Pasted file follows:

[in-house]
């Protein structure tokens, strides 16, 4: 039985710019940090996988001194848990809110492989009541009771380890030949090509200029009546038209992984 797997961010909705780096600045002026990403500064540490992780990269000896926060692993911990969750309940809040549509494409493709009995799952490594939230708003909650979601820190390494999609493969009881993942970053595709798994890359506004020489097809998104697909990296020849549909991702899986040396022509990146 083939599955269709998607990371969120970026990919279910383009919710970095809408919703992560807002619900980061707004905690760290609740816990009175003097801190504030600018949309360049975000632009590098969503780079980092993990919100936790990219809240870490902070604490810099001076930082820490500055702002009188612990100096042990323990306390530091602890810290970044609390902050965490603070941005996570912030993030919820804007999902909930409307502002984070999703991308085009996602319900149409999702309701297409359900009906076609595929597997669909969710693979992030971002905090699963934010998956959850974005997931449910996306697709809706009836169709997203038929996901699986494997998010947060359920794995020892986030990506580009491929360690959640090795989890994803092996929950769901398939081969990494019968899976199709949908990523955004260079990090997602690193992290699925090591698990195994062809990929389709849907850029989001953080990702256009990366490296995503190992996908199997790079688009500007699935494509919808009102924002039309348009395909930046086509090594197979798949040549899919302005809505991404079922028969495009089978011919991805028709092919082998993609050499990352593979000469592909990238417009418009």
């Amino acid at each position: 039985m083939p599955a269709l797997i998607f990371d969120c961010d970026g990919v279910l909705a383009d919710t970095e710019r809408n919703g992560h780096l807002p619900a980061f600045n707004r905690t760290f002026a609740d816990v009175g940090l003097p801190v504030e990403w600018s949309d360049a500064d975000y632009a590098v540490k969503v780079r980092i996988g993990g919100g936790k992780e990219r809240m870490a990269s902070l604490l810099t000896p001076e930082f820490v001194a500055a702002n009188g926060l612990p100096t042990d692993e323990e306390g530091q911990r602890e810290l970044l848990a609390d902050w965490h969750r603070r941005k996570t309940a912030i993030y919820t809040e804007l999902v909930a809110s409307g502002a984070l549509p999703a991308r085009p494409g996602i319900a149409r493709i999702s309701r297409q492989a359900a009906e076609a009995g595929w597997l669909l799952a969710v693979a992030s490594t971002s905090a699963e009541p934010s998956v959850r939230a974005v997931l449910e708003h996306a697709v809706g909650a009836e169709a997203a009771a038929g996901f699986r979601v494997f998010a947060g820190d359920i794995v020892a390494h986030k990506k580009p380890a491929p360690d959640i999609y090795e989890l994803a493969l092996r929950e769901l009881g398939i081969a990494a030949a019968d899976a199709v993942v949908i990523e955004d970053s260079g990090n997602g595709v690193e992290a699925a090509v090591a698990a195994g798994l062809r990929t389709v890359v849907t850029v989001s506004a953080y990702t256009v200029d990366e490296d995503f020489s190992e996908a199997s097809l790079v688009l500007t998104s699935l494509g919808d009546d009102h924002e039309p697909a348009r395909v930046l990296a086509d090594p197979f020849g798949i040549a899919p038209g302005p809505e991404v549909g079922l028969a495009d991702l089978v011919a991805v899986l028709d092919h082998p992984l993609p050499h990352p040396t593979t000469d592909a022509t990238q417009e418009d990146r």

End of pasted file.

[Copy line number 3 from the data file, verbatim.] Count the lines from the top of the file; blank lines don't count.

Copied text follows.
């Amino acid at each position: 039985m083939p599955a269709l797997i998607f990371d969120c961010d970026g990919v279910l909705a383009d919710t970095e710019r809408n919703g992560h780096l807002p619900a980061f600045n707004r905690t760290f002026a609740d816990v009175g940090l003097p801190v504030e990403w600018s949309d360049a500064d975000y632009a590098v540490k969503v780079r980092i996988g993990g919100g936790k992780e990219r809240m870490a990269s902070l604490l810099t000896p001076e930082f820490v001194a500055a702002n009188g926060l612990p100096t042990d692993e323990e306390g530091q911990r602890e810290l970044l848990a609390d902050w965490h969750r603070r941005k996570t309940a912030i993030y919820t809040e804007l999902v909930a809110s409307g502002a984070l549509p999703a991308r085009p494409g996602i319900a149409r493709i999702s309701r297409q492989a359900a009906e076609a009995g595929w597997l669909l799952a969710v693979a992030s490594t971002s905090a699963e009541p934010s998956v959850r939230a974005v997931l449910e708003h996306a697709v809706g909650a009836e169709a997203a009771a038929g996901f699986r979601v494997f998010a947060g820190d359920i794995v020892a390494h986030k990506k580009p380890a491929p360690d959640i999609y090795e989890l994803a493969l092996r929950e769901l009881g398939i081969a990494a030949a019968d899976a199709v993942v949908i990523e955004d970053s260079g990090n997602g595709v690193e992290a699925a090509v090591a698990a195994g798994l062809r990929t389709v890359v849907t850029v989001s506004a953080y990702t256009v200029d990366e490296d995503f020489s190992e996908a199997s097809l790079v688009l500007t998104s699935l494509g919808d009546d009102h924002e039309p697909a348009r395909v930046l990296a086509d090594p197979f020849g798949i040549a899919p038209g302005p809505e991404v549909g079922l028969a495009d991702l089978v011919a991805v899986l028709d092919h082998p992984l993609p050499h990352p040396t593979t000469d592909a022509t990238q417009e418009d990146r």